July 06, 2007
Here is a modern Zero-Gravity Toilet on board the International Space Station.
CAPE CANAVERAL, Fla. — NASA has agreed to pay $19 million for a Russian-built toilet system for the international space station. The figure may sound astronomical for a toilet in space, but NASA officials said it was cheaper than building their own.
The astronauts are familiar with how it works since it's similar to one already in use at the space station. The new system will be able to transfer urine to a device that can produce drinking water.
The new system is scheduled to be delivered to the U.S. side of the space station in 2008. It will offer more privacy than the old toilet system, which will definitely be needed: The space station crew is expected to grow from three to six people by 2009.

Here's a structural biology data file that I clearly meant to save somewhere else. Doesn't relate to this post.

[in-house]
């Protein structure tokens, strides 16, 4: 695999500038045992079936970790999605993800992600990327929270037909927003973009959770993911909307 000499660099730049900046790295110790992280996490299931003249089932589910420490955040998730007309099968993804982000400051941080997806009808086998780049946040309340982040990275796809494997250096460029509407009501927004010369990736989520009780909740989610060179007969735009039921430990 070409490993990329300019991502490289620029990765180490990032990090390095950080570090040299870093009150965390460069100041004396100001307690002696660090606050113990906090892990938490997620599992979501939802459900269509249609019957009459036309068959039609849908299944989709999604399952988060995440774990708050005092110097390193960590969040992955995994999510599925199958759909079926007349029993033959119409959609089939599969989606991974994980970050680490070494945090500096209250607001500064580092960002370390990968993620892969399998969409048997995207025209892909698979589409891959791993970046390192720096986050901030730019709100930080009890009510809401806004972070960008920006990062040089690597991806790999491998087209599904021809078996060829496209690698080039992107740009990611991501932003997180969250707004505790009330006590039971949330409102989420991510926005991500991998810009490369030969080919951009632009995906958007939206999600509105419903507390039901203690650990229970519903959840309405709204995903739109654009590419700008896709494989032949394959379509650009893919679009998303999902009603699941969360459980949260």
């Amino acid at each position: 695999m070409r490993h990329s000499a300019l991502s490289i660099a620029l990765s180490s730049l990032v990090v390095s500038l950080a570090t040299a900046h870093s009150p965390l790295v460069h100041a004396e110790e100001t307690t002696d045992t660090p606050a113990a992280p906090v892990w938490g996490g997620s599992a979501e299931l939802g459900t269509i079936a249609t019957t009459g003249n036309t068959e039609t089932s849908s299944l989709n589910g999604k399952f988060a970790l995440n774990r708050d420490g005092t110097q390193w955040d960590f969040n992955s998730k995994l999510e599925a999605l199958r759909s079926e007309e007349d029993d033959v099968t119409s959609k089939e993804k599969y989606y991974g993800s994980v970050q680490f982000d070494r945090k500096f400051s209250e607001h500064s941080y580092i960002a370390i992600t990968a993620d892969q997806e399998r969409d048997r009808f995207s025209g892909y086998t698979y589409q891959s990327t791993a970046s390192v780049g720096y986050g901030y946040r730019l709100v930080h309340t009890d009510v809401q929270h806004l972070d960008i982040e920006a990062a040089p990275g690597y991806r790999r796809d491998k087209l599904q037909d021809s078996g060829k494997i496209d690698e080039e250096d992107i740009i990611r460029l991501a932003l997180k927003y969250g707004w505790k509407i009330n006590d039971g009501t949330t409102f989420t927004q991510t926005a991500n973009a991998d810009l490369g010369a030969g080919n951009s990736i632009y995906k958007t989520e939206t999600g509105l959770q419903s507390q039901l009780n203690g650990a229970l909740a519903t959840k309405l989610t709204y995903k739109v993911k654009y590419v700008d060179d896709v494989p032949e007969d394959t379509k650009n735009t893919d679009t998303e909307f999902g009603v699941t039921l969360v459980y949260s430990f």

The space station toilet physically resembles those used on Earth, except it has leg restraints and thigh bars to keep astronauts and cosmonauts in place. Fans suck waste into the commode.
Crew members also have individual urine funnels which are attached to hoses, and the urine is deposited into a wastewater tank.
The $19 million toilet system was part of a larger contract valued at $46 million that NASA signed this week with RSC Energia, a Russian aerospace company.